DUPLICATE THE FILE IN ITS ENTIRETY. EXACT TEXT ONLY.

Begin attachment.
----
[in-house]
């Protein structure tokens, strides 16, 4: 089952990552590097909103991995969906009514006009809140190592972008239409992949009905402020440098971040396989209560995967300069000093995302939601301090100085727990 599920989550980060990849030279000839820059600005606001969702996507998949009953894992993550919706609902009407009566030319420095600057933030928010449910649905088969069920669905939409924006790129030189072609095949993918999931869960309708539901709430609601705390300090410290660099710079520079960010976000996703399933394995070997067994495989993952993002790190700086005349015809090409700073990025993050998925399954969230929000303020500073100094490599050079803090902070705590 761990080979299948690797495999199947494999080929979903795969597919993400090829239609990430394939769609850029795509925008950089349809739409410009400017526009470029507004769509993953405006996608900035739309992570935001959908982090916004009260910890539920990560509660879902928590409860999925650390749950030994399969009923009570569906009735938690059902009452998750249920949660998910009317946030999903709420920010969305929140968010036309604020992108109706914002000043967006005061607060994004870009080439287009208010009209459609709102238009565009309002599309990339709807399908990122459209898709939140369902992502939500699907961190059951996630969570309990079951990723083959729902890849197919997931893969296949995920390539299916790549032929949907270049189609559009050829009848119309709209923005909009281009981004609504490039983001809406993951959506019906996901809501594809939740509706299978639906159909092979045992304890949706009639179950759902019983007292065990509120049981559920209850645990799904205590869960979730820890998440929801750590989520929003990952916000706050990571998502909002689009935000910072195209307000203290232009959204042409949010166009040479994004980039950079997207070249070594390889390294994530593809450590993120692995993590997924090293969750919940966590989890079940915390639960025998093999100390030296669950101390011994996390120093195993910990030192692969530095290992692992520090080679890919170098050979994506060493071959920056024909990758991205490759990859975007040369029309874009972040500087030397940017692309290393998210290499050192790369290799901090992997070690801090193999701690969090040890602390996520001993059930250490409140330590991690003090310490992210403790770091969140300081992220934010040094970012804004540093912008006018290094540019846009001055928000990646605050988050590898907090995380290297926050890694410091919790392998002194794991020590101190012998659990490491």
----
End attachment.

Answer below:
[in-house]
């Protein structure tokens, strides 16, 4: 089952990552590097909103991995969906009514006009809140190592972008239409992949009905402020440098971040396989209560995967300069000093995302939601301090100085727990 599920989550980060990849030279000839820059600005606001969702996507998949009953894992993550919706609902009407009566030319420095600057933030928010449910649905088969069920669905939409924006790129030189072609095949993918999931869960309708539901709430609601705390300090410290660099710079520079960010976000996703399933394995070997067994495989993952993002790190700086005349015809090409700073990025993050998925399954969230929000303020500073100094490599050079803090902070705590 761990080979299948690797495999199947494999080929979903795969597919993400090829239609990430394939769609850029795509925008950089349809739409410009400017526009470029507004769509993953405006996608900035739309992570935001959908982090916004009260910890539920990560509660879902928590409860999925650390749950030994399969009923009570569906009735938690059902009452998750249920949660998910009317946030999903709420920010969305929140968010036309604020992108109706914002000043967006005061607060994004870009080439287009208010009209459609709102238009565009309002599309990339709807399908990122459209898709939140369902992502939500699907961190059951996630969570309990079951990723083959729902890849197919997931893969296949995920390539299916790549032929949907270049189609559009050829009848119309709209923005909009281009981004609504490039983001809406993951959506019906996901809501594809939740509706299978639906159909092979045992304890949706009639179950759902019983007292065990509120049981559920209850645990799904205590869960979730820890998440929801750590989520929003990952916000706050990571998502909002689009935000910072195209307000203290232009959204042409949010166009040479994004980039950079997207070249070594390889390294994530593809450590993120692995993590997924090293969750919940966590989890079940915390639960025998093999100390030296669950101390011994996390120093195993910990030192692969530095290992692992520090080679890919170098050979994506060493071959920056024909990758991205490759990859975007040369029309874009972040500087030397940017692309290393998210290499050192790369290799901090992997070690801090193999701690969090040890602390996520001993059930250490409140330590991690003090310490992210403790770091969140300081992220934010040094970012804004540093912008006018290094540019846009001055928000990646605050988050590898907090995380290297926050890694410091919790392998002194794991020590101190012998659990490491």